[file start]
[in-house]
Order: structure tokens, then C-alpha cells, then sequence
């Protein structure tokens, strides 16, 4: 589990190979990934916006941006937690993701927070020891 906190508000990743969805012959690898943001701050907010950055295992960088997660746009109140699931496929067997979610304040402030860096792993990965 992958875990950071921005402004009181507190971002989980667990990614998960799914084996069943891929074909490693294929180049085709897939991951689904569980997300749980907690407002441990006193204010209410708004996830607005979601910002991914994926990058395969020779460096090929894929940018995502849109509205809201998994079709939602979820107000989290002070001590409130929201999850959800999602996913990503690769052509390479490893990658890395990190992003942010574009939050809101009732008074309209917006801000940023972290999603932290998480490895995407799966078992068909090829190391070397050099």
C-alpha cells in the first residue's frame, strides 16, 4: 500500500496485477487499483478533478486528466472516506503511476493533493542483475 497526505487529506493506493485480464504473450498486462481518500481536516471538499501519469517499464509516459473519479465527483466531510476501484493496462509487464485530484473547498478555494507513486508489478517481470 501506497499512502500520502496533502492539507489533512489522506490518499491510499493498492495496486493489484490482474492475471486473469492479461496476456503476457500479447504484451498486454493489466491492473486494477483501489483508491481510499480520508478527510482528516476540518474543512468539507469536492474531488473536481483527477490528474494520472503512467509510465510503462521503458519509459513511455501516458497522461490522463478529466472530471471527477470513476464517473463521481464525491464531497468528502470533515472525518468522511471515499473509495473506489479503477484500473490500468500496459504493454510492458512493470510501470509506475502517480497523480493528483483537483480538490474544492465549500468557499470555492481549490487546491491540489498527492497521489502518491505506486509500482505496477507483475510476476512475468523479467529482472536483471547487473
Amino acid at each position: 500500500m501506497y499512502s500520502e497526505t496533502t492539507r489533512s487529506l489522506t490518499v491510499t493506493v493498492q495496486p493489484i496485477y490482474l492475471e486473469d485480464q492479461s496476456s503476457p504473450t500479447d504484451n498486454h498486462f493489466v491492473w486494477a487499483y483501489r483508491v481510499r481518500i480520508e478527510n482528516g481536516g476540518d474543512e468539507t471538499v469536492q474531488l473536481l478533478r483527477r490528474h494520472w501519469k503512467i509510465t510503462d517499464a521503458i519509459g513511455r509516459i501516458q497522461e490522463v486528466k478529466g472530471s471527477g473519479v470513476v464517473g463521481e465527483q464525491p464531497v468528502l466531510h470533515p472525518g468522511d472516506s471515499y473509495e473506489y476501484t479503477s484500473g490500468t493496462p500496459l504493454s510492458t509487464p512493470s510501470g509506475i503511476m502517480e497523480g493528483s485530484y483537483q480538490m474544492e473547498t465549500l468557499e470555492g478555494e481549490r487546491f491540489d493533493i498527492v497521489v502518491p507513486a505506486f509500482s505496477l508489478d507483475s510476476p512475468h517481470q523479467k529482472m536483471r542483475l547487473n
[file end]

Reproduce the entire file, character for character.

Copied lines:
[in-house]
Order: structure tokens, then C-alpha cells, then sequence
């Protein structure tokens, strides 16, 4: 589990190979990934916006941006937690993701927070020891 906190508000990743969805012959690898943001701050907010950055295992960088997660746009109140699931496929067997979610304040402030860096792993990965 992958875990950071921005402004009181507190971002989980667990990614998960799914084996069943891929074909490693294929180049085709897939991951689904569980997300749980907690407002441990006193204010209410708004996830607005979601910002991914994926990058395969020779460096090929894929940018995502849109509205809201998994079709939602979820107000989290002070001590409130929201999850959800999602996913990503690769052509390479490893990658890395990190992003942010574009939050809101009732008074309209917006801000940023972290999603932290998480490895995407799966078992068909090829190391070397050099």
C-alpha cells in the first residue's frame, strides 16, 4: 500500500496485477487499483478533478486528466472516506503511476493533493542483475 497526505487529506493506493485480464504473450498486462481518500481536516471538499501519469517499464509516459473519479465527483466531510476501484493496462509487464485530484473547498478555494507513486508489478517481470 501506497499512502500520502496533502492539507489533512489522506490518499491510499493498492495496486493489484490482474492475471486473469492479461496476456503476457500479447504484451498486454493489466491492473486494477483501489483508491481510499480520508478527510482528516476540518474543512468539507469536492474531488473536481483527477490528474494520472503512467509510465510503462521503458519509459513511455501516458497522461490522463478529466472530471471527477470513476464517473463521481464525491464531497468528502470533515472525518468522511471515499473509495473506489479503477484500473490500468500496459504493454510492458512493470510501470509506475502517480497523480493528483483537483480538490474544492465549500468557499470555492481549490487546491491540489498527492497521489502518491505506486509500482505496477507483475510476476512475468523479467529482472536483471547487473
Amino acid at each position: 500500500m501506497y499512502s500520502e497526505t496533502t492539507r489533512s487529506l489522506t490518499v491510499t493506493v493498492q495496486p493489484i496485477y490482474l492475471e486473469d485480464q492479461s496476456s503476457p504473450t500479447d504484451n498486454h498486462f493489466v491492473w486494477a487499483y483501489r483508491v481510499r481518500i480520508e478527510n482528516g481536516g476540518d474543512e468539507t471538499v469536492q474531488l473536481l478533478r483527477r490528474h494520472w501519469k503512467i509510465t510503462d517499464a521503458i519509459g513511455r509516459i501516458q497522461e490522463v486528466k478529466g472530471s471527477g473519479v470513476v464517473g463521481e465527483q464525491p464531497v468528502l466531510h470533515p472525518g468522511d472516506s471515499y473509495e473506489y476501484t479503477s484500473g490500468t493496462p500496459l504493454s510492458t509487464p512493470s510501470g509506475i503511476m502517480e497523480g493528483s485530484y483537483q480538490m474544492e473547498t465549500l468557499e470555492g478555494e481549490r487546491f491540489d493533493i498527492v497521489v502518491p507513486a505506486f509500482s505496477l508489478d507483475s510476476p512475468h517481470q523479467k529482472m536483471r542483475l547487473n